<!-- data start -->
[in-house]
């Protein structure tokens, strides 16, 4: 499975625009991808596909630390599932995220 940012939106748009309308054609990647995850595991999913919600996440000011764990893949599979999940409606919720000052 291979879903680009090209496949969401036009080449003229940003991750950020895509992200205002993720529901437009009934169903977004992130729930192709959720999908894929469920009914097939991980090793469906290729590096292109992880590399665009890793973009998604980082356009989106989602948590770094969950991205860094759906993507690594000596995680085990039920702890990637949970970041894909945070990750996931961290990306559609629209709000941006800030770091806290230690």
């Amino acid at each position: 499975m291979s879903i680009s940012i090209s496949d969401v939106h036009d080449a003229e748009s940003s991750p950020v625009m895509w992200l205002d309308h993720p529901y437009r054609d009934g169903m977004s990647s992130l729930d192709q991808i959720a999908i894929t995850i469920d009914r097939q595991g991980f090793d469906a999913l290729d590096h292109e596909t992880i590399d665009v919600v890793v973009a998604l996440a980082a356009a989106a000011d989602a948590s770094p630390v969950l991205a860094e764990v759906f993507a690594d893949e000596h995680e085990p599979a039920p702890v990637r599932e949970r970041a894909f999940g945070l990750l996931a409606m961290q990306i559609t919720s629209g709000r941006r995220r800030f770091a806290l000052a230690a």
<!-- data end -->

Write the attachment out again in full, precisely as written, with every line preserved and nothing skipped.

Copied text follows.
[in-house]
């Protein structure tokens, strides 16, 4: 499975625009991808596909630390599932995220 940012939106748009309308054609990647995850595991999913919600996440000011764990893949599979999940409606919720000052 291979879903680009090209496949969401036009080449003229940003991750950020895509992200205002993720529901437009009934169903977004992130729930192709959720999908894929469920009914097939991980090793469906290729590096292109992880590399665009890793973009998604980082356009989106989602948590770094969950991205860094759906993507690594000596995680085990039920702890990637949970970041894909945070990750996931961290990306559609629209709000941006800030770091806290230690």
């Amino acid at each position: 499975m291979s879903i680009s940012i090209s496949d969401v939106h036009d080449a003229e748009s940003s991750p950020v625009m895509w992200l205002d309308h993720p529901y437009r054609d009934g169903m977004s990647s992130l729930d192709q991808i959720a999908i894929t995850i469920d009914r097939q595991g991980f090793d469906a999913l290729d590096h292109e596909t992880i590399d665009v919600v890793v973009a998604l996440a980082a356009a989106a000011d989602a948590s770094p630390v969950l991205a860094e764990v759906f993507a690594d893949e000596h995680e085990p599979a039920p702890v990637r599932e949970r970041a894909f999940g945070l990750l996931a409606m961290q990306i559609t919720s629209g709000r941006r995220r800030f770091a806290l000052a230690a």